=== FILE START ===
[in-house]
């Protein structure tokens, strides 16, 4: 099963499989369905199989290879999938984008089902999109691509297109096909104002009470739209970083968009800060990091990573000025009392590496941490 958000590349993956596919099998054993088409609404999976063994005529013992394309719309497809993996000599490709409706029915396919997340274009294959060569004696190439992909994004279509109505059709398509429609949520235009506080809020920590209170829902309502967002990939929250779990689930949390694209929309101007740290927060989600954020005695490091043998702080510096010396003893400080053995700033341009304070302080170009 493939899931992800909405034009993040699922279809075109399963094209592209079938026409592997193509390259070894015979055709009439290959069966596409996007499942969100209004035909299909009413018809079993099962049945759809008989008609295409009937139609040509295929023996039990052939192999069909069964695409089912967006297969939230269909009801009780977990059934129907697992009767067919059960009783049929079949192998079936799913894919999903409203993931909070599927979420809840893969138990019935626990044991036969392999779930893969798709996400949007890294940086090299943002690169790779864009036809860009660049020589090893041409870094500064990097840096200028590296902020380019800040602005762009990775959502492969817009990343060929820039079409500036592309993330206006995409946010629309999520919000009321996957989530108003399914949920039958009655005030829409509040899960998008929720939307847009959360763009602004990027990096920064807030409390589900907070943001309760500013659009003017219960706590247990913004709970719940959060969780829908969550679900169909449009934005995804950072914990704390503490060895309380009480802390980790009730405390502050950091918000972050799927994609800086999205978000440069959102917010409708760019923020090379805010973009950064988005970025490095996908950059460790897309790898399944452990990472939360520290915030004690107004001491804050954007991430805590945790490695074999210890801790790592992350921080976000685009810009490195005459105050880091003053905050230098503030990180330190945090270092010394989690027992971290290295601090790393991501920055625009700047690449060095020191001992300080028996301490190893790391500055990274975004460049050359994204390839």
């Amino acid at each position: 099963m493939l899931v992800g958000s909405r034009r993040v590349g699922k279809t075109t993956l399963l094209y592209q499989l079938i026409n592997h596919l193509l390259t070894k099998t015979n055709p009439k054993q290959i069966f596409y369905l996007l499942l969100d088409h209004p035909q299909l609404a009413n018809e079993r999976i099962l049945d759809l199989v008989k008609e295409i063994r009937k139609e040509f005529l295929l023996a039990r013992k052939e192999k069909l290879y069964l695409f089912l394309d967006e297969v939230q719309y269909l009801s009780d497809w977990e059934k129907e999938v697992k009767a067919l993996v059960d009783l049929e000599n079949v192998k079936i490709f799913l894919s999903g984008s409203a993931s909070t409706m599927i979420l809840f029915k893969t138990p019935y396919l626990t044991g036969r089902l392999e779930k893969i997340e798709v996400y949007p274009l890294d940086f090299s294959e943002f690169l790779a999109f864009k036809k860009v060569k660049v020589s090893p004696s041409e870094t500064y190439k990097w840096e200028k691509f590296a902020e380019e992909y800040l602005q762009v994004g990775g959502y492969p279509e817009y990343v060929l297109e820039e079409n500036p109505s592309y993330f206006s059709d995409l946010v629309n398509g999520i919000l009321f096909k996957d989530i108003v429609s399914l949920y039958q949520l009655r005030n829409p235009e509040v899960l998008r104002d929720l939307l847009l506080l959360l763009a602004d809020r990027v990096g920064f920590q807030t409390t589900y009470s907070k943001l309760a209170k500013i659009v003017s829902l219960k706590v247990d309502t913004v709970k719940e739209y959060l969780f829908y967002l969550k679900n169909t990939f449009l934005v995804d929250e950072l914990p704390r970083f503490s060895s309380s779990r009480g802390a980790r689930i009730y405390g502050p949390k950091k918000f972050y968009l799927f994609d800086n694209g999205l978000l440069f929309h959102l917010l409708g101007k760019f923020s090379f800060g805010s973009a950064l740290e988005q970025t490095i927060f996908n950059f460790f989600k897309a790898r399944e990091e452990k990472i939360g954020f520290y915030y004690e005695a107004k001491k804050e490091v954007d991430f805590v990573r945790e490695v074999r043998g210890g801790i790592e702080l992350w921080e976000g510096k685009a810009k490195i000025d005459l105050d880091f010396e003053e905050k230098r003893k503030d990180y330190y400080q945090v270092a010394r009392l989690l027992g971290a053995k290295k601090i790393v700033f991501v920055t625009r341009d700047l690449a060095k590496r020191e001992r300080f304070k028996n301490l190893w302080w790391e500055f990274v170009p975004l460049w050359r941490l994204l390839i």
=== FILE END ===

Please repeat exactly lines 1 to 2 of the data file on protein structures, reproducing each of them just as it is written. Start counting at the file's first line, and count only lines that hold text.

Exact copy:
[in-house]
């Protein structure tokens, strides 16, 4: 099963499989369905199989290879999938984008089902999109691509297109096909104002009470739209970083968009800060990091990573000025009392590496941490 958000590349993956596919099998054993088409609404999976063994005529013992394309719309497809993996000599490709409706029915396919997340274009294959060569004696190439992909994004279509109505059709398509429609949520235009506080809020920590209170829902309502967002990939929250779990689930949390694209929309101007740290927060989600954020005695490091043998702080510096010396003893400080053995700033341009304070302080170009 493939899931992800909405034009993040699922279809075109399963094209592209079938026409592997193509390259070894015979055709009439290959069966596409996007499942969100209004035909299909009413018809079993099962049945759809008989008609295409009937139609040509295929023996039990052939192999069909069964695409089912967006297969939230269909009801009780977990059934129907697992009767067919059960009783049929079949192998079936799913894919999903409203993931909070599927979420809840893969138990019935626990044991036969392999779930893969798709996400949007890294940086090299943002690169790779864009036809860009660049020589090893041409870094500064990097840096200028590296902020380019800040602005762009990775959502492969817009990343060929820039079409500036592309993330206006995409946010629309999520919000009321996957989530108003399914949920039958009655005030829409509040899960998008929720939307847009959360763009602004990027990096920064807030409390589900907070943001309760500013659009003017219960706590247990913004709970719940959060969780829908969550679900169909449009934005995804950072914990704390503490060895309380009480802390980790009730405390502050950091918000972050799927994609800086999205978000440069959102917010409708760019923020090379805010973009950064988005970025490095996908950059460790897309790898399944452990990472939360520290915030004690107004001491804050954007991430805590945790490695074999210890801790790592992350921080976000685009810009490195005459105050880091003053905050230098503030990180330190945090270092010394989690027992971290290295601090790393991501920055625009700047690449060095020191001992300080028996301490190893790391500055990274975004460049050359994204390839």